Bombs over Doagh


One particular incident during the Blitz had a direct impact on Doagh. During one of the air raids, a German warplane dropped four bombs on the townland of Holestone, two of them landing on the Lorimers’ farm no more than 150 yards from their home.

Derek Lorimer talks about the night bombs landed on his farm:

I remember wakening up in below the table with the Labrador dog and it was sitting beside me and was terrified. I remember Daddy went outside and came back in and he said the yard’s full of stones or coals – it was that dark he didn’t know what it was. It wasn’t to the next morning that we realised what had happened. … We knew it was bombs, but we didn’t know they were so near. … There wasn’t so much damage done to the dwelling house, it was mostly to the outhouses – stones coming down and breaking slates. ... They said the shock went out over us. There were houses about a mile away and their ceilings came down with the shock. … There was a stone came down through the barn loft and landed beside a horse – I would have said the stone was a hundredweight – that horse didn’t eat for two days.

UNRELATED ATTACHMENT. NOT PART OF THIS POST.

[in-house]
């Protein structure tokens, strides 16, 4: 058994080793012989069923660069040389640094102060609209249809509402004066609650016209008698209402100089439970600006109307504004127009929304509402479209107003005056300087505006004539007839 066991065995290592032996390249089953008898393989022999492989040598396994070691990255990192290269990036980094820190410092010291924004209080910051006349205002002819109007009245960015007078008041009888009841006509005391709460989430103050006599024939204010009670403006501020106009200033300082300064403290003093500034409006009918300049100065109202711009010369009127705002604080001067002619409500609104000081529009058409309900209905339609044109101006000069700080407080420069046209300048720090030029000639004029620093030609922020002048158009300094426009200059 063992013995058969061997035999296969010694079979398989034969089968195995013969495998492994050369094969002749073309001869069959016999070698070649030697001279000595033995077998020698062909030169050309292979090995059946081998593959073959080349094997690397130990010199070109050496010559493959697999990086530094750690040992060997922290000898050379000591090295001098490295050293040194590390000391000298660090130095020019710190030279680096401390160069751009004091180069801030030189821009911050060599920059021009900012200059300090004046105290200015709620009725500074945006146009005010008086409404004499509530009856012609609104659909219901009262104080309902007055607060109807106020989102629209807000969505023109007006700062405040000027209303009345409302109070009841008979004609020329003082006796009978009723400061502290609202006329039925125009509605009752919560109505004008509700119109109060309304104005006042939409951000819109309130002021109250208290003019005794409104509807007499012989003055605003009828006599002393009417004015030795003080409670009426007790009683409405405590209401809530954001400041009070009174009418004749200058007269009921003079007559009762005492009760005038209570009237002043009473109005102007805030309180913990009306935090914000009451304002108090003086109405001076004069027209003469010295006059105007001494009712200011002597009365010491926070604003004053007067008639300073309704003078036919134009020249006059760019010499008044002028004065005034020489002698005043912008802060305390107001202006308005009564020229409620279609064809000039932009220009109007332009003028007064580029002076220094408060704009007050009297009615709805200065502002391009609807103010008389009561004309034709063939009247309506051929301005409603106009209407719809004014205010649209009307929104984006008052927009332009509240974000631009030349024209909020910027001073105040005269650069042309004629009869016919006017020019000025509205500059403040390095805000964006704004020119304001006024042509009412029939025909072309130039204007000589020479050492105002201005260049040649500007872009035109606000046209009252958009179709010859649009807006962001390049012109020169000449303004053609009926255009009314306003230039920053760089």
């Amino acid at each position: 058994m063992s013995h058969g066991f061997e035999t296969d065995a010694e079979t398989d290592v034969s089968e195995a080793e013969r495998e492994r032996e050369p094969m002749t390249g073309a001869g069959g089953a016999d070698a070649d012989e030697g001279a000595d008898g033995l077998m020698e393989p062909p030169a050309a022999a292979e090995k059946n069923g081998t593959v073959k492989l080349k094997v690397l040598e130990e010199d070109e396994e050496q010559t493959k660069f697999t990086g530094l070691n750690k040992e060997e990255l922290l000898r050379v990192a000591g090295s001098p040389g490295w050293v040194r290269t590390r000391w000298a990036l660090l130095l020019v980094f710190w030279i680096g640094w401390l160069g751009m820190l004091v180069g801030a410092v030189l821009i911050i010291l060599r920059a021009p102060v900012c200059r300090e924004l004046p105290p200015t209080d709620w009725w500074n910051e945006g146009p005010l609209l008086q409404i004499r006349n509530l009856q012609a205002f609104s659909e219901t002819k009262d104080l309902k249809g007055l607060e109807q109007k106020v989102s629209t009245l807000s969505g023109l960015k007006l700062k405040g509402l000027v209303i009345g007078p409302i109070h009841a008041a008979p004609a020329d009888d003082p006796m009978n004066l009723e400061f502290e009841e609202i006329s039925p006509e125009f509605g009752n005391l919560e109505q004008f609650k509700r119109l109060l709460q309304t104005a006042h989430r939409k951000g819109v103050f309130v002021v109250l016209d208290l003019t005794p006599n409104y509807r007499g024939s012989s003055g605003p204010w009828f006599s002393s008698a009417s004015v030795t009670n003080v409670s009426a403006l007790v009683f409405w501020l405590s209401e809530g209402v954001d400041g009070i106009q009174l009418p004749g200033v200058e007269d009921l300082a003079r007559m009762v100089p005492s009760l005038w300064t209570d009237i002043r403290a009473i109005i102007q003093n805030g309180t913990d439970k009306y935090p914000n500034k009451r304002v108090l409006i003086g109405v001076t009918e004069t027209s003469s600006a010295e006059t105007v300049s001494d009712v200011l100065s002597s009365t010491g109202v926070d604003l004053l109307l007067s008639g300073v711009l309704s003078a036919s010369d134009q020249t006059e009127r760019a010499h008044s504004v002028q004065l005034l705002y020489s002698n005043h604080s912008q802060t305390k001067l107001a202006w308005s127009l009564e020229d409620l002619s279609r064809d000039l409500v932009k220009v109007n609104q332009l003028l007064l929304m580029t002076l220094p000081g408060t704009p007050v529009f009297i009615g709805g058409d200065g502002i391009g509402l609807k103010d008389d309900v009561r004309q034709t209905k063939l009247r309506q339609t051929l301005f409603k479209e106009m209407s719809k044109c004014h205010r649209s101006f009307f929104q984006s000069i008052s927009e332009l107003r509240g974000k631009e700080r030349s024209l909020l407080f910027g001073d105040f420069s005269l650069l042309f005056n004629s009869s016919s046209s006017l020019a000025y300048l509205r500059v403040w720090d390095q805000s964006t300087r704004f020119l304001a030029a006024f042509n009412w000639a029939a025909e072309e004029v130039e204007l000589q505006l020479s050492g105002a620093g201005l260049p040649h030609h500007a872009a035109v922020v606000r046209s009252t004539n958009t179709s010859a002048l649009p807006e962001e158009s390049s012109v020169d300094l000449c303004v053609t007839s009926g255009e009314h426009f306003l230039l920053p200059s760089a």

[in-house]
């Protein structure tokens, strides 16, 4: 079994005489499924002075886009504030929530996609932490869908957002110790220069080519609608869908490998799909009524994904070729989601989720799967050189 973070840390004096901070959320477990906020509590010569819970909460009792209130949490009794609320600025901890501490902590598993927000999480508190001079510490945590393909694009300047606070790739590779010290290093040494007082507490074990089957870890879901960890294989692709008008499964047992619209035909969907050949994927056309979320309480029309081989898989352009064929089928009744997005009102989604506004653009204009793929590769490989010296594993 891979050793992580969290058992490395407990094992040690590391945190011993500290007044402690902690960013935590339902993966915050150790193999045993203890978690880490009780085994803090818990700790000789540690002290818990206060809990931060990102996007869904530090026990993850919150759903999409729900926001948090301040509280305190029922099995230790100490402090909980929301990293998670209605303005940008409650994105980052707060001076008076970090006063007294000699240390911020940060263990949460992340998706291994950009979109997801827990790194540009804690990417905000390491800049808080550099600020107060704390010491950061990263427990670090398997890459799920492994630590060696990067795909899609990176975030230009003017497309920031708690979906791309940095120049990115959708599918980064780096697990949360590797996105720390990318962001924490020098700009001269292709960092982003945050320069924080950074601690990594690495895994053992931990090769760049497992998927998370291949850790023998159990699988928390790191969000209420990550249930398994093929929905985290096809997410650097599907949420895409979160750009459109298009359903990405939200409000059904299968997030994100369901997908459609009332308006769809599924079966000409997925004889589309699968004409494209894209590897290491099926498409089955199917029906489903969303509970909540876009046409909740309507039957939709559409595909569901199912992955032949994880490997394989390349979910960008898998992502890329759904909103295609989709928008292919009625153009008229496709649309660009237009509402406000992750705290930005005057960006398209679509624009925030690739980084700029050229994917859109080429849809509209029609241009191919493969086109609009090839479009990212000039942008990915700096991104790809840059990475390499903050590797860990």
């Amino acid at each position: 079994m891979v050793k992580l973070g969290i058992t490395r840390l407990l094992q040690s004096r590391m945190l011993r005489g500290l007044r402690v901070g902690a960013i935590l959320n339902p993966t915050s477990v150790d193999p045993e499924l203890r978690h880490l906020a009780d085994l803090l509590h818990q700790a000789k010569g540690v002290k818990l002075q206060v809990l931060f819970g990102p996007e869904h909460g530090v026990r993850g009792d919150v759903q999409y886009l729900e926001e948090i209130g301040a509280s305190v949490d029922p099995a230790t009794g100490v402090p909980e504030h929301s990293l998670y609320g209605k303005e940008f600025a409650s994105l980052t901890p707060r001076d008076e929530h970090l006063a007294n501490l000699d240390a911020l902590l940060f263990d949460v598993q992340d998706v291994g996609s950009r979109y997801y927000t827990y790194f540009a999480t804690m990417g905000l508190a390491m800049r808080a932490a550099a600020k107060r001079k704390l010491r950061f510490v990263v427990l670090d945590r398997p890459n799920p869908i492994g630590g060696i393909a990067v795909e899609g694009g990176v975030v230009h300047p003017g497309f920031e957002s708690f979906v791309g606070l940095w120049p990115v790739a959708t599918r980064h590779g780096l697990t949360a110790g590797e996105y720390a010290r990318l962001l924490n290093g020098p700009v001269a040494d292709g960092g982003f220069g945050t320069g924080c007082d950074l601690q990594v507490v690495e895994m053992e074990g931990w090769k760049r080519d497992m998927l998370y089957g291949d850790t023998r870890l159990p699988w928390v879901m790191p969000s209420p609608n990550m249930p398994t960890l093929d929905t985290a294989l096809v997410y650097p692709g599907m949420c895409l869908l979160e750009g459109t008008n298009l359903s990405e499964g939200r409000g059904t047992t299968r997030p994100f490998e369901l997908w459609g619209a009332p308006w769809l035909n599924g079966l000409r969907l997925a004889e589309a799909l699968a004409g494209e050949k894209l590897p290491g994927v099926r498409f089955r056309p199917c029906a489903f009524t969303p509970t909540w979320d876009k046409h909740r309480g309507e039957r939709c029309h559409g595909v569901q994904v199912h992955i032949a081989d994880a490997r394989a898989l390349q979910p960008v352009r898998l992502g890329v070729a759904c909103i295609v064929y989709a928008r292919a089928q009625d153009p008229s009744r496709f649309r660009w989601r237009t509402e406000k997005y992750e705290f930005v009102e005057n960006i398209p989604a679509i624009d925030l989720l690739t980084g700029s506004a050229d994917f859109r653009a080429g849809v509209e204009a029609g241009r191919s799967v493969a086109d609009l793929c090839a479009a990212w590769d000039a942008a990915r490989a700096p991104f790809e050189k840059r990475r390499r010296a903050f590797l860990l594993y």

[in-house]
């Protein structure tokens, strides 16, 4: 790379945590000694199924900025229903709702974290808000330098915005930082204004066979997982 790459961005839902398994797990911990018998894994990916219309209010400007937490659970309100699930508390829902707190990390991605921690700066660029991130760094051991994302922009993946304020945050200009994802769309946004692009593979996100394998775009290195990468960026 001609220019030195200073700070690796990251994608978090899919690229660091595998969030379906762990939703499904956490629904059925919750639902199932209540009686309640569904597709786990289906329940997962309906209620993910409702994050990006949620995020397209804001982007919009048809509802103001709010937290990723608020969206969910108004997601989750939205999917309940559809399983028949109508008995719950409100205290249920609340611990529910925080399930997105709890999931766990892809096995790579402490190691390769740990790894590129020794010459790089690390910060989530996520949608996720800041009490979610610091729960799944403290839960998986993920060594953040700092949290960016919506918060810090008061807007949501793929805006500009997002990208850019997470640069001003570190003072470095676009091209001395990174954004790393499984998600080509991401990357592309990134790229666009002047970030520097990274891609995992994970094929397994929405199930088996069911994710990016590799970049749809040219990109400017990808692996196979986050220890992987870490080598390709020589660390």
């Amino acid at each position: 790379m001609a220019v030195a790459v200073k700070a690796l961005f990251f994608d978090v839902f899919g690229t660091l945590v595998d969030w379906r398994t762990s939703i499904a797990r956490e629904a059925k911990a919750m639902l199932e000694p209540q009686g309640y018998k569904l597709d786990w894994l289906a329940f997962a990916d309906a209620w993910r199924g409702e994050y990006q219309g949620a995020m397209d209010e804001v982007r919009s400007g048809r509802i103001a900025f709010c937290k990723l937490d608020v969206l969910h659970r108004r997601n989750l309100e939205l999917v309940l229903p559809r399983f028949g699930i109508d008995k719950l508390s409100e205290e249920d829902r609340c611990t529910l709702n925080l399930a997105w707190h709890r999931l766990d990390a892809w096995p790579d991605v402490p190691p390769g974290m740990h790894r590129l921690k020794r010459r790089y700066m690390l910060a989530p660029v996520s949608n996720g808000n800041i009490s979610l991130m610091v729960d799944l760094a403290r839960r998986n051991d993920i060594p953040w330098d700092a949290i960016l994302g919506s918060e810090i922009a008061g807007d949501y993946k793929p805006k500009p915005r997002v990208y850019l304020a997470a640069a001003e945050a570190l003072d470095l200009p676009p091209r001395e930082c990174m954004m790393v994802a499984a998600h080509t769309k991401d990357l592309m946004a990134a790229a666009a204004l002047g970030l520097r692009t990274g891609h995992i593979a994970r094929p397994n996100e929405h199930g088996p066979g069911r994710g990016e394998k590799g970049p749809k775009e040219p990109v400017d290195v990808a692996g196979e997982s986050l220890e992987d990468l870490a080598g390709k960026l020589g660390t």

Two more bombs came down in Holestone Park, but did not cause the same damage. In one of the lodges to Holestone House a Mrs Brown had just got out of bed when a hundredweight stone from one of the craters came through the roof and landed in the bed where she had been sleeping. The day after the air raid a piece of shrapnel was found beside a hen and a dozen newly-hatched chicks in one of the Lorimers’ outhouses. One of the bombs on the Lorimers’ farm landed on rocky ground, the other on gravel. Derek recalls his father commenting that ‘Sightseers coming to see the holes did far more damage to the crops than the actual bombs did.’ Both craters were filled in, but a much commented feature of one of them is that after it was filled in nothing grew on it for five years.

South Antrim Living Memories Project wishes to acknowledge the assistance of: